A challenge to CCRCs that's going largely unnoticed

John O'Connor
John O'Connor

Continuing care retirement communities are some of the most successful long-term care operators around.

The traditional CCRC model can be identified by two characteristics: a large real estate footprint and care that encompasses both senior living and long-term care services.

Much has been made about recent efforts to replace the CCRC moniker with “life plan communities.” The thinking is that the new description is more accurate and sounds a lot better. Point taken.

It remains to be seen how successful the push to rebrand CCRCs will be. But as the marketing discussion continues, a more subtle — and potentially more profound — change is quietly taking root.

What I am referring to is the emergence of home-based CCRCs. As the name suggests, this option allows people to remain at their current address while tapping into the myriad services that CCRCs typically offer.

This option could become a game-changer for at least three reasons.

The first is that improving tech tools are letting people receive health-related services at home in ways that were previously not feasible. For example, telehealth appointments now allow “virtual” doctor visits. Then there's the new generation of monitors and sensors that are delivering up-to-the-second vitals. This is happening as companies dedicated to converting homes for use by seniors are popping up. Moreover, emerging businesses are bringing caregivers and other health professionals directly to seniors' homes. Collectively, these and other advances are making it less necessary for many people to leave their residence in order to get needed assistance.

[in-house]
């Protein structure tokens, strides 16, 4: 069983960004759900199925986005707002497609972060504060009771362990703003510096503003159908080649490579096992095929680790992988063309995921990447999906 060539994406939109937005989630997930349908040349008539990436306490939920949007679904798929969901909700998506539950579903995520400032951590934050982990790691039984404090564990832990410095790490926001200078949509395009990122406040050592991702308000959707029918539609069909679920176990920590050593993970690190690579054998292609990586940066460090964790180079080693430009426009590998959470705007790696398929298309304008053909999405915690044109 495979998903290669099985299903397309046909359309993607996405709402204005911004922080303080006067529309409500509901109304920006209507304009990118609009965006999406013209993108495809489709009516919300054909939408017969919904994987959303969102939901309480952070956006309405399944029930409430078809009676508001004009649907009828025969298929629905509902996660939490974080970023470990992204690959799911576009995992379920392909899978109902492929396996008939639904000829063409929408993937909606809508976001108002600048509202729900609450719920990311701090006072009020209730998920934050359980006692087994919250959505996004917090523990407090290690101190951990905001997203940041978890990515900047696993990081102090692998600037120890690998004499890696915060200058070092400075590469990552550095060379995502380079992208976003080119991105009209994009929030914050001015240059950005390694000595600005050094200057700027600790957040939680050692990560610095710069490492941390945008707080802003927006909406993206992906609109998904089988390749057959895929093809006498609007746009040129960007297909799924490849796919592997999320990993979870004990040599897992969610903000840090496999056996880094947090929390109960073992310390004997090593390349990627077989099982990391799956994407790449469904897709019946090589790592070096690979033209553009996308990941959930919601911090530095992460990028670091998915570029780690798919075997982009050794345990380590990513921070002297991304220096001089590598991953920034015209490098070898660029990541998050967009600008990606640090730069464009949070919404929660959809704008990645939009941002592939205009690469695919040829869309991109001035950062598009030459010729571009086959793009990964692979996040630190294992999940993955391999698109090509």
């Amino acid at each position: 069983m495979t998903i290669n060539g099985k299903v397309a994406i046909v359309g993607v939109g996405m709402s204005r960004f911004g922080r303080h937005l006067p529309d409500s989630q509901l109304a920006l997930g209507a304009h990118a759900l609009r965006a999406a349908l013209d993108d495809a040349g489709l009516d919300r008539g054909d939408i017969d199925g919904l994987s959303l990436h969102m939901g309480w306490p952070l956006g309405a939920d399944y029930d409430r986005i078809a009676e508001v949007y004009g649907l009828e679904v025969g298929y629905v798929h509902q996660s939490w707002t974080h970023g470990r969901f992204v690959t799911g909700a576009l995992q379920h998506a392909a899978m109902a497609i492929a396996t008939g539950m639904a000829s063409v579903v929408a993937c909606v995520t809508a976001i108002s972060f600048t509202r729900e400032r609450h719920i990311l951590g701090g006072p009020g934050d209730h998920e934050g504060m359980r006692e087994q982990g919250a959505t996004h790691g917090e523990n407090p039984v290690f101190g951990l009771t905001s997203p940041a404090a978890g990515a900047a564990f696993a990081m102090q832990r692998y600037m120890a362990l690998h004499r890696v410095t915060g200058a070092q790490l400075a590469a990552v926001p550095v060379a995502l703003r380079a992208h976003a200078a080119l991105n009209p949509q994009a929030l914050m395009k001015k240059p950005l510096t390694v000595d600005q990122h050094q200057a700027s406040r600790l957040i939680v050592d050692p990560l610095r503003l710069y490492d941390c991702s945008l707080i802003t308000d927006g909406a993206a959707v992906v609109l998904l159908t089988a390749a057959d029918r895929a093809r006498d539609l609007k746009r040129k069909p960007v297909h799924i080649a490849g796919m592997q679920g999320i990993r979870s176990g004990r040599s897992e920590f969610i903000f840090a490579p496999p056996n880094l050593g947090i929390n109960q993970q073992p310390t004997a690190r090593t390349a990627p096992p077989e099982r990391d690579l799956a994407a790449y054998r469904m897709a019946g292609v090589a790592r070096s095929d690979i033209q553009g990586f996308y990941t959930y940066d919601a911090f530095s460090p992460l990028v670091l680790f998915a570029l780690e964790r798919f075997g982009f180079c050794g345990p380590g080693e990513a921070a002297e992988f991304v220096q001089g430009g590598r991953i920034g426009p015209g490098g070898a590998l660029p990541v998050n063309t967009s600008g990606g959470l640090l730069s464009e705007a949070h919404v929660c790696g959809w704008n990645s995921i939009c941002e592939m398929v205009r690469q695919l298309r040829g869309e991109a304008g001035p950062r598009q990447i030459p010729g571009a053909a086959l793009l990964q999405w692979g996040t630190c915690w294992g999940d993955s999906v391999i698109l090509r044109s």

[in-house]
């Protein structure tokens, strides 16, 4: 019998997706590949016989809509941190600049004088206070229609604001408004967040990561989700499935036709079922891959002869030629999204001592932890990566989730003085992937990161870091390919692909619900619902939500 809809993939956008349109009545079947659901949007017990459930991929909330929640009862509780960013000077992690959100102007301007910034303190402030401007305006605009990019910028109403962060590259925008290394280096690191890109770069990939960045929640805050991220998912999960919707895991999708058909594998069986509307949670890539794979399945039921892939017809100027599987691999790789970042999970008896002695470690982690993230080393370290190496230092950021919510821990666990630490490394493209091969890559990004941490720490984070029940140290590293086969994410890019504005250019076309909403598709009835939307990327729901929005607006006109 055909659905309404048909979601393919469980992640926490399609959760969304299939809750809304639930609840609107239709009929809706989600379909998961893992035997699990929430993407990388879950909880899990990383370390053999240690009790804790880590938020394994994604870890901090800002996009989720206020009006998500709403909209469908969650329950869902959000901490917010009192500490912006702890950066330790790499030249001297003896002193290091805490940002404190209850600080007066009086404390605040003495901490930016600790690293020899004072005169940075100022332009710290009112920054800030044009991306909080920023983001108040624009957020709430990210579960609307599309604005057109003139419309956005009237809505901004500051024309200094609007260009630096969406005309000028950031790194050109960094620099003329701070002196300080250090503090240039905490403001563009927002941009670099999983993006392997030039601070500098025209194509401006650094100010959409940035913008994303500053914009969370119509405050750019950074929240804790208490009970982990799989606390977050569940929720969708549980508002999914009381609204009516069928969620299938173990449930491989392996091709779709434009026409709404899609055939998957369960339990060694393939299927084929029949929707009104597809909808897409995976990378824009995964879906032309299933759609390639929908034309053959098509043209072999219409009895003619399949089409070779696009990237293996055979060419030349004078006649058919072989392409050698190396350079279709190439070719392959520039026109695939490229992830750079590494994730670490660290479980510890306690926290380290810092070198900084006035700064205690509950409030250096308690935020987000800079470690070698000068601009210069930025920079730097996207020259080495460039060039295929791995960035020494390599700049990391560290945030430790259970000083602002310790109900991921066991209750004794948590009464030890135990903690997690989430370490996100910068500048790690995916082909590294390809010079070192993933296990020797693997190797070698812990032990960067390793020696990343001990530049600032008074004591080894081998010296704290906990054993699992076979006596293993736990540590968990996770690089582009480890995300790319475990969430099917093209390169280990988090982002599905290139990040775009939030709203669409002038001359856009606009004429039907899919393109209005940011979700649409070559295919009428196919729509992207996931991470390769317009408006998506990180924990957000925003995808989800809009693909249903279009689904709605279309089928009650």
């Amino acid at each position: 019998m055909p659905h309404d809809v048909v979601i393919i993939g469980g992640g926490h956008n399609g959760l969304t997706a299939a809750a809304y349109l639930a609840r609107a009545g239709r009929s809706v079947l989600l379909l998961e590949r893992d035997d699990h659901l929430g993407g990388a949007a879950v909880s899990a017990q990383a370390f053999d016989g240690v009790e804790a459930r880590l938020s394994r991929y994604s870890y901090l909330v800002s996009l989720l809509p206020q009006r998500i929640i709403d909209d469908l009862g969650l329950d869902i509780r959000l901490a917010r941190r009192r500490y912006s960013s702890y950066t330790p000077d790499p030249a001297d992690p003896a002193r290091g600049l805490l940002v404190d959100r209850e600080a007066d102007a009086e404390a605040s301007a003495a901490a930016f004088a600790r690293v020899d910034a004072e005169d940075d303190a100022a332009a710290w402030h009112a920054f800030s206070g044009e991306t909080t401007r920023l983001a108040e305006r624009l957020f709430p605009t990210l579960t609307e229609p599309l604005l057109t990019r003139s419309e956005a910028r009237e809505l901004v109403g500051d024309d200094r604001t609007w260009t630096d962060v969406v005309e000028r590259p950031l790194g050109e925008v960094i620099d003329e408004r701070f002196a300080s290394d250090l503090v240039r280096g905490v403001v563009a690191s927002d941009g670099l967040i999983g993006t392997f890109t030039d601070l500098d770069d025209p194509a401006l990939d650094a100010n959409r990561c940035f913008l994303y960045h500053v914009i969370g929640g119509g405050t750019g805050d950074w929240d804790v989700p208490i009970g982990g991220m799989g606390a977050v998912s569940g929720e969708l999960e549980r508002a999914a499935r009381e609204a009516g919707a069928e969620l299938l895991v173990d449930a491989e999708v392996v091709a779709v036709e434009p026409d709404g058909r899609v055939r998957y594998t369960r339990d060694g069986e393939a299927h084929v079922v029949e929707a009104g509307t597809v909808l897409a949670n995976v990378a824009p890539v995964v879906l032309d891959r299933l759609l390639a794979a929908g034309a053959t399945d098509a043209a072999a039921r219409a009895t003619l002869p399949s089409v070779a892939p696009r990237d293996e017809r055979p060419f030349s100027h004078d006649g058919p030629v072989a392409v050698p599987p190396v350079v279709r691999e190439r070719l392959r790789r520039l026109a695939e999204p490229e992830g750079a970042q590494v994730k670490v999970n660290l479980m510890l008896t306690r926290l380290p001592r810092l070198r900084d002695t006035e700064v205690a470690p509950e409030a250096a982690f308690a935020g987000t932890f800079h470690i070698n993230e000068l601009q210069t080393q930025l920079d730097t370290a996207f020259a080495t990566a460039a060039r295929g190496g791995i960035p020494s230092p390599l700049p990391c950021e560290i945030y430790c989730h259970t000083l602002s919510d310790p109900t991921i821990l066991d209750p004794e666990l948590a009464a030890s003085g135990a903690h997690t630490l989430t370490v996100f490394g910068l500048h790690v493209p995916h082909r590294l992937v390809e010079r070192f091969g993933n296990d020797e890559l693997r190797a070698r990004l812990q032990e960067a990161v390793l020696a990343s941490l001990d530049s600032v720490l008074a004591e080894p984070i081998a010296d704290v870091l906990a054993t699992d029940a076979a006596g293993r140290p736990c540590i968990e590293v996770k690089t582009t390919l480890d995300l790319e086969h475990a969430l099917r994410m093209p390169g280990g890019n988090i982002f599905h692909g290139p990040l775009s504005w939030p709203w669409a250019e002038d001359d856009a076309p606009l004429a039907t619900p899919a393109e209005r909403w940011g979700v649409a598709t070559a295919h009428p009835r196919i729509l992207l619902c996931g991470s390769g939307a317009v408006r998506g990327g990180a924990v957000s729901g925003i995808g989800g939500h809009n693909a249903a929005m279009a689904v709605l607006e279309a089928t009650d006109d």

The second reason is choice. Let's not forget that for most old people (and their children), the decision to move into a senior living setting is not based on a lifestyle upgrade. More often, it's driven by necessity. And if given the option, most people would gladly stay at home. Sorry marketing directors, but that reality has been repeatedly documented in various surveys.

Am I saying that existing CCRCs are bad and should be avoided? Not at all. There is no debating the tremendous health and social benefits CCRCs provide. But what I am saying is that conditions are changing.

Already, some states are licensing CCRC at home programs. There are some variations on the theme, but in general, most require members to pay an initial enrollment fee and monthly fees in order to tap into future services. Typically, applicants must also meet age and health requirements.

The laundry list of available at-home CCRC services includes care coordination, routine home maintenance, in-home caregiver access, transportation, meals and, ahem, social and wellness programs. Some operators provide these services directly, while others rely on a network of subcontractors.

As for the third reason why the stay-at-home option may be preferable to brick-and-mortar CCRCs? It can cost a lot less.

Is this to suggest that the home-based CCRCs will make standalone CCRCs obsolete? Hardly.

But if I were a CCRC operator, I'd be less concerned about the signage on my door than the army of service vans that seem to be taking over the neighborhood.

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McKnight's Daily Editors' Notes features commentary on the latest in long-term care news and issues. Entries are written by Editorial Director John O'Connor, Editor James M. Berklan, Senior Editor Elizabeth Newman and Staff Writer Emily Mongan.

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